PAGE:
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SCOPUS 학술저널

The Role of Event-Related Rumination and Perceived Social Support on Psychological Distress during the COVID-19 Pandemic

Results from Greater Daegu Region in South Korea

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factors that can exacerbate or mitigate such distress have remained underexplored. To address the research gap, this study examined whether two types of rumination and perceived social support predict psychological distress during the pandemic. Methods Participants were recruited from communities of the greater Daegu area (n=316) where the first massive outbreak in South Korea occurred and most residents underwent substantial disruption of daily life. They completed self-report questionnaires that included measures of psychological distress, event-related rumination, and social support. Results The hierarchical regression analysis showed that maladaptive intrusive rumination and perceived social support predicted increases and decreases in psychological distress, respectively, even when subjective severity of COVID-19-related experiences was controlled. Putatively adaptive type of rumination (i.e., deliberate rumination) was not a significant predictor concurrently. Conclusion This is among the early endeavors to comprehensively understand risk and protective factors associated with an effective coping strategy against the COVID-19 crisis. Our results indicate that intrusive rumination aggravates but social support mitigates psychological distress during the pandemic, indicating that we can better adapt by differently attending to recent experiences and maintaining perceived social support.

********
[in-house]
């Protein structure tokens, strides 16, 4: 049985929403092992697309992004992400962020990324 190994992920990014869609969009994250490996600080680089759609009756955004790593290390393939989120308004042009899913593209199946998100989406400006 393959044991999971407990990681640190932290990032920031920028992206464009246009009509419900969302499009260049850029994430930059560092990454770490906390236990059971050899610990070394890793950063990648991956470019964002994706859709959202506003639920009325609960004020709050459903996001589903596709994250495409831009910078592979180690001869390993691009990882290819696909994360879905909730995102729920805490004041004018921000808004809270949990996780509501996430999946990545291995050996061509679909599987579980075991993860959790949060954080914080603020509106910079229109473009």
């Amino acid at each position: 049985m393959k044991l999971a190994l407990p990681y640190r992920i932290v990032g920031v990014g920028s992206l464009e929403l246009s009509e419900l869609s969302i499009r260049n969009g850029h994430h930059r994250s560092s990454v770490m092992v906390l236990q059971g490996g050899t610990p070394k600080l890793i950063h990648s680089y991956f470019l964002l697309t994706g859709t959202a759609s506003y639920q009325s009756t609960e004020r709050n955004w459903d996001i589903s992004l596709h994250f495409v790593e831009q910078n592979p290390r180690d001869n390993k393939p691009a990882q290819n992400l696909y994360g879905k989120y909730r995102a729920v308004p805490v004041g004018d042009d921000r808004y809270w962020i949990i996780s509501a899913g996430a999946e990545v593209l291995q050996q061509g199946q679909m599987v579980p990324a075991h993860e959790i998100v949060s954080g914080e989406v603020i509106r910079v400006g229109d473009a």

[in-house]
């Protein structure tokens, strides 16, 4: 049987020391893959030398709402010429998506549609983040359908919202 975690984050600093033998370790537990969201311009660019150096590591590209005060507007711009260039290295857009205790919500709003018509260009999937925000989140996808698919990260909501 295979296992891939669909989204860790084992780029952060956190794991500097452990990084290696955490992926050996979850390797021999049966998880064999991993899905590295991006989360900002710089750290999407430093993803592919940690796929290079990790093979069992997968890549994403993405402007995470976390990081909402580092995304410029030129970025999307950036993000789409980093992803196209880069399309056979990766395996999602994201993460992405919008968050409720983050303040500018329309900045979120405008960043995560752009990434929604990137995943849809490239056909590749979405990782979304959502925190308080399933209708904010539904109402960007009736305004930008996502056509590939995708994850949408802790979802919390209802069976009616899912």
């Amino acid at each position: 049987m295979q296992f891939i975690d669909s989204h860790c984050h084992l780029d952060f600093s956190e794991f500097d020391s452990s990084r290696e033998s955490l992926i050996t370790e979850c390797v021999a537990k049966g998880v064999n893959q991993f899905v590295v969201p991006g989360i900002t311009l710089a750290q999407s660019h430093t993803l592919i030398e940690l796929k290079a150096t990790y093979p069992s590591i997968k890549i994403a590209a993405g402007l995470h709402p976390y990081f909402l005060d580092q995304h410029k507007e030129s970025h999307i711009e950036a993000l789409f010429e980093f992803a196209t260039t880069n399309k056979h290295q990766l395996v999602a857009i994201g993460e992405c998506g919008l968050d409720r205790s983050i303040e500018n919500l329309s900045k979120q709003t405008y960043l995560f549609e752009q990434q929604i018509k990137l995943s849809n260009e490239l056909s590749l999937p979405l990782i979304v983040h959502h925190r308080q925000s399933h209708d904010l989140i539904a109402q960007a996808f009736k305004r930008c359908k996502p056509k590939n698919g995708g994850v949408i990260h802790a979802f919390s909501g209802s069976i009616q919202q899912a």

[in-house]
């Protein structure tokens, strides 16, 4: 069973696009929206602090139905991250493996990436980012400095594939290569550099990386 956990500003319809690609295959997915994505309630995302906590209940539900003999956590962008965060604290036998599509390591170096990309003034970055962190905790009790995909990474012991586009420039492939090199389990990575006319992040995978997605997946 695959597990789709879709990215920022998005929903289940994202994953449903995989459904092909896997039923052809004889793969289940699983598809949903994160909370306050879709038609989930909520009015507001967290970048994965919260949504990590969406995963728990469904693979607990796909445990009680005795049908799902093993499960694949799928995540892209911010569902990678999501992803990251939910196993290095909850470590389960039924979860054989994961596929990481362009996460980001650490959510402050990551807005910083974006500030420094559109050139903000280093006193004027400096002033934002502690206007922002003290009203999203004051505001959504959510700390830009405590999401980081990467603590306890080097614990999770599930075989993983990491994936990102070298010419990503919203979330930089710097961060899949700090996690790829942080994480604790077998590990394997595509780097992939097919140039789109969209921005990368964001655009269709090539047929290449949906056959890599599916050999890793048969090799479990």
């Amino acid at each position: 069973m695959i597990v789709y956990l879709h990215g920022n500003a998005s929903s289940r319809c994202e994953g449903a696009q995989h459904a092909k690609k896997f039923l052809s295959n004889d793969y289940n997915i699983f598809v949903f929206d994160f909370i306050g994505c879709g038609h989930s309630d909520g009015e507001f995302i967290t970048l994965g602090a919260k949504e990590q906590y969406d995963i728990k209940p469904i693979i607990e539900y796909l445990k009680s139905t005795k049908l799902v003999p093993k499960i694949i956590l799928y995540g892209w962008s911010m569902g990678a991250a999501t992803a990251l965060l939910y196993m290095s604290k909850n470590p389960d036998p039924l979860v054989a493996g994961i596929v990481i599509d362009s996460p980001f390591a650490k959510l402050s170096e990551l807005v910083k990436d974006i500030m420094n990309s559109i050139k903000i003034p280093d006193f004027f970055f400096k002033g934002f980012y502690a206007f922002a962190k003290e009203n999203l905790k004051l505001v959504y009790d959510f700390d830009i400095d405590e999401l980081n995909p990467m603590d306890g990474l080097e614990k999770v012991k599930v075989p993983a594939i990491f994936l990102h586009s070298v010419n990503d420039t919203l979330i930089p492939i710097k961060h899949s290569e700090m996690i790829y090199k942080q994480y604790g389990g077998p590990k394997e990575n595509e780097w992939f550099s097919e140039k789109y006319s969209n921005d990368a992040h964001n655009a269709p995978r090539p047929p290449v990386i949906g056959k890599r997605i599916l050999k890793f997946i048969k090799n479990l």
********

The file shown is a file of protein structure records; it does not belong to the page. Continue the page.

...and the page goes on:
INTRODUCTION

METHODS

RESULTS

DISCUSSION

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